I couldn’t help but stare at the faces in the windows parallel mine. The faces were dead, half asleep, open mouthed snoring, and a few were turned to PDAs or the morning newspaper.

Childhood memories flooded my thoughts of how father took the Marc train to work from the Point of Rocks station, Maryland, every weekday.

I remembered being half asleep in the blue/grey leather back seat of our white Oldsmobile as mom drove dad to the station. She was a stay at home mom. I remember that on many occasions we would arrive just as a train was pulling out and how dad, in his 30-year-old body, would dash, briefcase and sack lunch in hand, to jump in the open door of the moving train so he wouldn’t have to wait an hour for the next and be late to work.

I recall begging mom, after the train left, to let me lay a penny on one of the tracks to be flattened by the next train. And how we would arrive early in the evening so I could search around the tracks for my flattened penny to add to my treasure trove.

I remember the first time dad took me on the train and how important I thought he must be for the conductors to know his name. I remember how proud it made me.

And I realized this morning that even 25 years later, the expressions on the faces of the passengers on the train and even the metro had not changed. They were ever as tired and worn looking. And I wondered to my self this morning, whether I too had become one of those faces.

I didn’t know for a long time that I had Native American ancestry: Delaware Indian. Yet I’ve been drawn to the culture, the music, everything about it since I can remember.

When I was about 13 my family and I went around the US by train, visiting family and famous parks/places along the way. We went to the Grand Canyon a day or two after I’d bought some Native American music in Seattle.

I turned on my tape player, put on my headphones and jumped a fence to sit on the edge of a cliff and listen to my new music collection.

At first it was just like being in an IMAX theatre with gentle theme music playing, except that it was hot, I felt the mid-day sun on my shoulders, there was no breeze and I could still kinda hear the tourists’ voices come and go.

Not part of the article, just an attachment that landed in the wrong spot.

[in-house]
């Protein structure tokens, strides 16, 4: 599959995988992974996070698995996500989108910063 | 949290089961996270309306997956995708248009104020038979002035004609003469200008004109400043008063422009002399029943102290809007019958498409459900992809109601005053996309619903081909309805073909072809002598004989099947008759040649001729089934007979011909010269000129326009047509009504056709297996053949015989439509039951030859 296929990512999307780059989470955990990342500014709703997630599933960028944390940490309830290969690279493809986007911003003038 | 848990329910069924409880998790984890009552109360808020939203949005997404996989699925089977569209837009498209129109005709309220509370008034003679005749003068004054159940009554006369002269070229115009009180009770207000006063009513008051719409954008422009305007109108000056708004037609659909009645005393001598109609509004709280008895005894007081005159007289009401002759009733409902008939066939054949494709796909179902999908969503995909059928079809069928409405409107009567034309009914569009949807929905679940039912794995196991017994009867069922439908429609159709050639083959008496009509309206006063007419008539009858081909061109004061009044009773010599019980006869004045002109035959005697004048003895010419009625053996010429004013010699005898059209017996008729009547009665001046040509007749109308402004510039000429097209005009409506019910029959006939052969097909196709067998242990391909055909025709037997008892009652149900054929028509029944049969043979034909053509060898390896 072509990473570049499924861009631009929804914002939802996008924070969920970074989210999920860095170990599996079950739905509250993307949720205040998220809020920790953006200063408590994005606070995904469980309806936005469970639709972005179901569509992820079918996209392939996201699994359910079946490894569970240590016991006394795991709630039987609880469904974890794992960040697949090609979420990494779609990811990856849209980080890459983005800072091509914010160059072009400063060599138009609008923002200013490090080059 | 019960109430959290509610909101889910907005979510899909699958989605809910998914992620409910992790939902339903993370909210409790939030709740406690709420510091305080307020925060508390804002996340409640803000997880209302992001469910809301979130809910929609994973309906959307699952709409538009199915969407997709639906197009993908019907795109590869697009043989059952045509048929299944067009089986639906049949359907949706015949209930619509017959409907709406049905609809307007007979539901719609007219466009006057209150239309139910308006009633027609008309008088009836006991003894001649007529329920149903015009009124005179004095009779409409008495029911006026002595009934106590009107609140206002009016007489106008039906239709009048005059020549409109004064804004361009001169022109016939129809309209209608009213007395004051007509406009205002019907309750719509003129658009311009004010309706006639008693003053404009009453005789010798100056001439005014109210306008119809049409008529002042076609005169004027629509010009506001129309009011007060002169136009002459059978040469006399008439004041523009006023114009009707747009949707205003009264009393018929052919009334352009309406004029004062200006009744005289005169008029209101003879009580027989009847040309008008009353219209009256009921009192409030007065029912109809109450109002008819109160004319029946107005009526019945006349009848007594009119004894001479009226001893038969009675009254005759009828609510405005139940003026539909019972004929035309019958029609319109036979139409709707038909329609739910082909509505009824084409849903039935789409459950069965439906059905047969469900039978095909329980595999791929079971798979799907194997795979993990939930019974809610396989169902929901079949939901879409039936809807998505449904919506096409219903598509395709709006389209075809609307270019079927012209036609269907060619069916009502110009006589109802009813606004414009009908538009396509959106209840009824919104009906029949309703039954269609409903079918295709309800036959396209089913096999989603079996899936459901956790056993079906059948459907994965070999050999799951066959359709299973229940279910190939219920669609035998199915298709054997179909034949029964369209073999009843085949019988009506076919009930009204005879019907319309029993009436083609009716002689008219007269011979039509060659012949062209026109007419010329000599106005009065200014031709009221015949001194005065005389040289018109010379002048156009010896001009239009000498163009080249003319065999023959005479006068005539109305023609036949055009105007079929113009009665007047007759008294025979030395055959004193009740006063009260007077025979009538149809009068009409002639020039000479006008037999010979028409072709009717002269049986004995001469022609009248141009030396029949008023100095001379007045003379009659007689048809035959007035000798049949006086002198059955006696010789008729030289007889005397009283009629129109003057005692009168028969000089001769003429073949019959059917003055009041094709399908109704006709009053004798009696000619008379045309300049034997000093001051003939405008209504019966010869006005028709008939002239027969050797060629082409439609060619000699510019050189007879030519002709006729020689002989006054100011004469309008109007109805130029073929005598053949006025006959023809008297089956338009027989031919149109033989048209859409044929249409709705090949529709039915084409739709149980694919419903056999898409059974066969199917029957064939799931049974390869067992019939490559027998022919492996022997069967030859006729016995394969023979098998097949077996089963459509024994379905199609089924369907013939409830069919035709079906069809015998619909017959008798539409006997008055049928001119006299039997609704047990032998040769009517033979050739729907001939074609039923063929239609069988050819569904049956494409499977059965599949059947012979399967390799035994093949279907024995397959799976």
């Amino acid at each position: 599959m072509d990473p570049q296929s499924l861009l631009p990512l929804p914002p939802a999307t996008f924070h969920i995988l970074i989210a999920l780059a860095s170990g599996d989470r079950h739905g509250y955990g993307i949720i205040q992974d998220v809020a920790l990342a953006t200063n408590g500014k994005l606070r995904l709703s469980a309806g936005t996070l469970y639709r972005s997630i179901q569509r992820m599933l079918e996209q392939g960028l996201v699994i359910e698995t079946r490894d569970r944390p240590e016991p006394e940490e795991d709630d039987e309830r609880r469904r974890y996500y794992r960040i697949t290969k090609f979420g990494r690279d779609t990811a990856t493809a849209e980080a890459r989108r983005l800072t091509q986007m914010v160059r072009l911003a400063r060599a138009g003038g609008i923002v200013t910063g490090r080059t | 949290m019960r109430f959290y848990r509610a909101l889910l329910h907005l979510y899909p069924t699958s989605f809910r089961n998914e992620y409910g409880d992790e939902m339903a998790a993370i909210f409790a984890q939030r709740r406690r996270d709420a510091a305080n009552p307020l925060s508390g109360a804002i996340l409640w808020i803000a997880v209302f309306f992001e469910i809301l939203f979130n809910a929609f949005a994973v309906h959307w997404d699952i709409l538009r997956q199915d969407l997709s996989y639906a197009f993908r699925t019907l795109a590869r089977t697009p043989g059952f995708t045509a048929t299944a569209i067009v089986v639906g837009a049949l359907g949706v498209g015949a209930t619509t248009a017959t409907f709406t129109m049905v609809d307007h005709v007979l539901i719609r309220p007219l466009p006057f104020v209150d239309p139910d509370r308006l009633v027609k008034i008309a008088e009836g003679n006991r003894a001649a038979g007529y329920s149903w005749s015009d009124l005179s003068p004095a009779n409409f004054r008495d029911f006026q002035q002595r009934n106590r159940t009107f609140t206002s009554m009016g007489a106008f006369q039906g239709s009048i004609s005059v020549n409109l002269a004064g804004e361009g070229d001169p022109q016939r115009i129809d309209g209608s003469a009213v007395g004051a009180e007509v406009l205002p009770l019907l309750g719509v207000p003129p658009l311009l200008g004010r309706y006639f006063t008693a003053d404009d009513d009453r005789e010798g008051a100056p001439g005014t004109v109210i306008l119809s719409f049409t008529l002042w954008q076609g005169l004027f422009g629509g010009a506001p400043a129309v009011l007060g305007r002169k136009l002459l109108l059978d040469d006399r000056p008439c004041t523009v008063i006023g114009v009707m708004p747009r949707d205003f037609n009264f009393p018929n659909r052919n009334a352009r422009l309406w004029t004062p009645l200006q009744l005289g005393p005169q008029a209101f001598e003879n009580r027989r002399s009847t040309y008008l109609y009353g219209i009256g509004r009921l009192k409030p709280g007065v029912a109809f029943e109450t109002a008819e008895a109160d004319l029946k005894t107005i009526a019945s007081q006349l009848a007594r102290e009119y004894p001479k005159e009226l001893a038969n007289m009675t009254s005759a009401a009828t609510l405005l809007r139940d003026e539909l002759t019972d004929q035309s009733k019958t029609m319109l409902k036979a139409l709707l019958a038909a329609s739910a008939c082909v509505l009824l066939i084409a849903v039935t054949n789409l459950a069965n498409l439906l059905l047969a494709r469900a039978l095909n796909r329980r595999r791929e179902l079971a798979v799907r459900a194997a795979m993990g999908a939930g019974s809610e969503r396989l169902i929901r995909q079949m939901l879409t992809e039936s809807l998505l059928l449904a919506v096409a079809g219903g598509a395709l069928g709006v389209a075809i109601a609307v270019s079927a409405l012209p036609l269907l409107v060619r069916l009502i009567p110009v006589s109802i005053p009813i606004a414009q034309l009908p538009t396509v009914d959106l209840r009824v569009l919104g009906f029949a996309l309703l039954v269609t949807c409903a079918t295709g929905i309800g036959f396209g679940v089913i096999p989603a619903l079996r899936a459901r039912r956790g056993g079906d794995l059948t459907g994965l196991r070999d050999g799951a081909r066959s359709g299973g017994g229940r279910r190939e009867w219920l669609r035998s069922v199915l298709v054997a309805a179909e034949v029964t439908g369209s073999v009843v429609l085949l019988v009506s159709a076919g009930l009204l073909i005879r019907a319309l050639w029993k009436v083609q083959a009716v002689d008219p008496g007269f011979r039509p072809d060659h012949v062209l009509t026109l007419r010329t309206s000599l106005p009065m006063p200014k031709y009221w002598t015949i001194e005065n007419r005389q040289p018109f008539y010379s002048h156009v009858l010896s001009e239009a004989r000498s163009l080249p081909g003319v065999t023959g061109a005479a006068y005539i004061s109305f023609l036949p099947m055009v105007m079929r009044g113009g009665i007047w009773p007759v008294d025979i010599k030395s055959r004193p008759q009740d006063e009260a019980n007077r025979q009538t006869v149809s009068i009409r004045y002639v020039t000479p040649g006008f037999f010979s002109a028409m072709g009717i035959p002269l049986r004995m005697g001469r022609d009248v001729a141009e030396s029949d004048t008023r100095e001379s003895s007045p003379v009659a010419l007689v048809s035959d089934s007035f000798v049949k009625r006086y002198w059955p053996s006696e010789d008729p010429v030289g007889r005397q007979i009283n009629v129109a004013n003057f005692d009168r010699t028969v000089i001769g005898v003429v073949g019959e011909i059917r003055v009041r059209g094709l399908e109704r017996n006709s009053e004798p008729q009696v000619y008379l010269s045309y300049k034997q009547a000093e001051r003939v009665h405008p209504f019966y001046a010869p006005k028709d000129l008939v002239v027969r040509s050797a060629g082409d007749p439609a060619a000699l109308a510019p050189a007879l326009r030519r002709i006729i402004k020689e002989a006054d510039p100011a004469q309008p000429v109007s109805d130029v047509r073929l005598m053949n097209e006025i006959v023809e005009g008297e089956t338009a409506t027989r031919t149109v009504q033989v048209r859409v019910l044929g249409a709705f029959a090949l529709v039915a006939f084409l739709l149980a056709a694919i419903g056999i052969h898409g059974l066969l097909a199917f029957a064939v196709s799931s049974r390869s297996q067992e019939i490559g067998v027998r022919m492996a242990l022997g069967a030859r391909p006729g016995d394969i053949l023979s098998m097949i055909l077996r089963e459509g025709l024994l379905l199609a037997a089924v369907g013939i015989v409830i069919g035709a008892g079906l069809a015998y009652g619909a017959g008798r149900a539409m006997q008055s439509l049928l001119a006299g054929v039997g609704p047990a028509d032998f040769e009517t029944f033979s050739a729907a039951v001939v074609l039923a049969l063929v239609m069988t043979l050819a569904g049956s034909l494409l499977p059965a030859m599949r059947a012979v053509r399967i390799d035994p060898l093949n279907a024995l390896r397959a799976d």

I was too young to care about my safety.  Ok, in truth, I’d probably do the same thing now, just with a more modern electronics. You can’t really experience the Canyon feel with metal railings between you and the edge.

As the music started to get stronger I tried to imagine what it would be like to be a great bird flying over the canyon.

I would have my arms out stretched and soar near the edge so that  I could trace the edges of the canyon walls, letting the updrafts from the cliffs push me along. If I were a bird, I would dive down to the water to look for food and perhaps leave a mark on some whitewater rafter’s shoulder.

I started trying to match my breathing to the slow pace of the music as I pretended I was the bird.

Then I’m not sure what happened exactly but all of a sudden I had the distinct sensation of flying, of feeling wind fighting against my face, arms and chest and I almost thought for a second that I had somehow actually done it.

I felt free and overwhelmed with happiness at the sights below me. I knew I was sitting on the ground. Yet I didn’t feel like my mind was. I guess that’s the best way to explain it.

I was calm. Every fiber of my 13-year-old anxed-ridden mind and body was happy, calm and I felt a joy welling up inside me that didn’t fight to get out. It just was……

My breathing slowed more and more until the tape ran out (oh if I’d had an iPod back then it probably would have gone on for hours) and woke me from my state when the play button clicked off. The spell was broken. But I was still at peace.

Since then I’ve had the tape stolen from me. And I sooooo sometimes crave to hear those songs again, yet I wouldn’t know where to look.

But not all is lost.

What I didn’t know until we got home and developed the film that summer was that dad had taken a picture of me sitting there looking out over the canyon, listening to the music. He had lifted his right arm above his head and clicked the shutter not knowing if it would turn out.

Those who have visited my apartment know that above my TV and bookcase on the wall there hangs a blown up framed picture (larger than a poster on its side) of me in tan shorts, hair in a pony tail, wearing a soft leather vest (Native American made, in fact) over a white tank top. I’m sitting cross legged with my back to the camera and the tape player is on the rock beside me.